Archives for May 2016
A statistics professor who travels a lot was concerned about the possibility of a bomb onboard his plane. He determined the probability of this and found it to be low but not low enough for him. So now he always travels with a bomb in his suitcase. He reasons that the probability of two bombs being onboard would be infinitesimal.
Do you think he has really reduced the risk?
Even those who aren’t well versed with the basic concepts of probability can say that the professor’s logic seems absurd.
Well, the bomb riddle is a famous joke among mathematicians. Nevertheless, it’s a thought provoking joke.
So to help you think about the riddle, let’s explore another related thought experiment.
A man wakes up in the middle of the night with a splitting headache. He remembers that there are few aspirin bottles in the bathroom. He dizzily stumbles into his bathroom to grab one of the four bottles in the dark and pops a pill from that bottle. An hour later, instead of getting relief from headache, he starts feeling a terrible nausea. Suddenly he realizes that only three of the four bottles in the bathroom contained aspirin and the fourth bottle contained poison.
Note: This article formed part of the April 2015 Special Report sent to subscribers of our premium newsletter Value Investing Almanack.
If you are a Warren Buffett fan, chances are slim that you haven’t heard of Philip Fisher. He belongs to the league of those very few super investors who have shaped Buffett’s investing style.
In his 2013 letter to investors, Buffett ranked Fisher’s book next to Ben Graham’s books –
…Phil Fisher put it wonderfully 54 years ago in Chapter 7 of his Common Stocks and Uncommon Profits, a book that ranks behind only The Intelligent Investor and the 1940 edition of Security Analysis in the all-time-best list for the serious investor.
Despite being considered as a super investor, Philip Fisher was little known to general public and rarely interviewed. He is widely respected and admired in the value investing circles all over the world. He is also known for his ‘scuttlebutt’ approach, which simply means seeking information from competitors, customers, and suppliers, all of whom have a vested interest in the company.
He wasn’t among those who made decisions just by reading annual reports. He believed in getting first hand information about the company from various sources.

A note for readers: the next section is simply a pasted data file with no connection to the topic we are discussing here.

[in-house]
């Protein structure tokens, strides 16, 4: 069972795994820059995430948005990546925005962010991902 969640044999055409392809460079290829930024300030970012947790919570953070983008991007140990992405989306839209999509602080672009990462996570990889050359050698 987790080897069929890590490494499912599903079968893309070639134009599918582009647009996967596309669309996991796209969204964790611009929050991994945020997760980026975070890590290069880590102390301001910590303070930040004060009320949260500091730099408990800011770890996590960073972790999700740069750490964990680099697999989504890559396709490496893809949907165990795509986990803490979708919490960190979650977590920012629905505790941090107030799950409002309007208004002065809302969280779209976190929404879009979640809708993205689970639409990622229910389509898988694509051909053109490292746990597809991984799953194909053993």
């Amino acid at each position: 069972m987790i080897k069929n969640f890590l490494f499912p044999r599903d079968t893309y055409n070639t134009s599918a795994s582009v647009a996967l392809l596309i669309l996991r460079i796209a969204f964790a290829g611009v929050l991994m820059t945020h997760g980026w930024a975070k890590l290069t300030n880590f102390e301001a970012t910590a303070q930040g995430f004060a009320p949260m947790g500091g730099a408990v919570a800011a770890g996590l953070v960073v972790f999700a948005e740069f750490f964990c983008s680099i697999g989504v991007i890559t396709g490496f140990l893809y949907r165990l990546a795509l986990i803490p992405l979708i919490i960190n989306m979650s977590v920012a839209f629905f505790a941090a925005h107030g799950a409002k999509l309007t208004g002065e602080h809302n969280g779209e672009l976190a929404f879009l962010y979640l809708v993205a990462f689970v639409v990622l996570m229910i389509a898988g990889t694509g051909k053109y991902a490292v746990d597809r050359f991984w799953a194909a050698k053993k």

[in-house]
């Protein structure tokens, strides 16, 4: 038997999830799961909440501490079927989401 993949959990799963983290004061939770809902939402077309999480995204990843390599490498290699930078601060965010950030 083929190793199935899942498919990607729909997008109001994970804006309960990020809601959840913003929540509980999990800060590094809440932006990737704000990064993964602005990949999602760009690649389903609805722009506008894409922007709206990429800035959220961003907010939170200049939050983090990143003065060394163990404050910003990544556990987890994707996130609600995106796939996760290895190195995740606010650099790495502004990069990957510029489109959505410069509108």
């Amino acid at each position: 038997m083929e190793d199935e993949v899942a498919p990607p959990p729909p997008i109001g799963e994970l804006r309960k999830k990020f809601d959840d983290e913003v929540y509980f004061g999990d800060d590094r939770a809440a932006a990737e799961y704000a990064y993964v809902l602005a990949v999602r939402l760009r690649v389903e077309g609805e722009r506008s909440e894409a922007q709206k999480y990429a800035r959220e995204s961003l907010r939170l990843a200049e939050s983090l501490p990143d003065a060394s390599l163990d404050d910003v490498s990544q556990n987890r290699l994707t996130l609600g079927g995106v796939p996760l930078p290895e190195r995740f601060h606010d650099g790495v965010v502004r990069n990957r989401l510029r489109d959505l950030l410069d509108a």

Now, when it comes to following an advice, it’s more sensible to first take up the recommendation about “what NOT to do” instead of “what to do”. So, in the spirit of inversion, let me explore some of the don’ts in investing recommended by Fisher through his various interviews and writings.
A young, super-smart value investor and money manager shares his insights and experiences in sensible, long-term investing and money management.
John Huber is the portfolio manager of Saber Capital Management, LLC,an investment firm that manages separate accounts for clients. Saber employs a value investing strategy with a primary goal of patiently compounding capital for the long-term. John established Saber as a personal investment vehicle that would allow him to manage outside investor capital alongside his own account. John also writes about investing at the blog Base Hit Investing.
John can be reached at email@example.com.
Safal Niveshak (SN): Could you tell us a little about your background, how you got interested in investing and also about your wonderful blog Basehitinvesting.com?
John Huber (JH): I’ve always loved investing. My father was an engineer, but he maintained an avid interest in the stock market, and did very well investing his savings. I developed a casual interest in stocks and investing in high school through watching his investments do well, and then I became much more interested a few years later after picking up a book at the library one day about Warren Buffett. The book was the first time I had ever read much about Buffett, and like many other value investors, his approach to investing really resonated with me. His ability to articulate the simple logic of value investing captivated me enough to dive headlong into studying the topic in much greater detail, and although I had just begun a career in real estate, I soon set the goal of eventually setting up an investment firm that would be somewhat similar to Buffett’s original partnership. I spent time in real estate, managing property and operating a few small real estate investment partnerships, which eventually allowed me to save enough capital to seed my investment firm in 2013.
[Read more…] about InvestorInsights: John Huber
Consider this thought experiment –
A friend of yours is the Chairman of the Acme Oil Company. He occasionally calls with a problem and asks your advice. This time the problem is about bidding in an auction. It seems another oil company has gone into bankruptcy and is forced to sell off some of the land it has acquired for future oil exploration. There is one plot Acme is interested. Until recently, it was expected that only three firms would bid for the plot, and Acme intended to bid $10 million. Now they have learned that seven more firms are bidding, bringing the total to ten. The question is, should Acme increase or decrease its bid? What advice would you give?
Do you advise bidding more or less?
If you’re like me and seeing this case study for the first time you’d probably go with a higher bid. After all, there are additional bidders, and if you don’t bid more you won’t get this land. Isn’t it?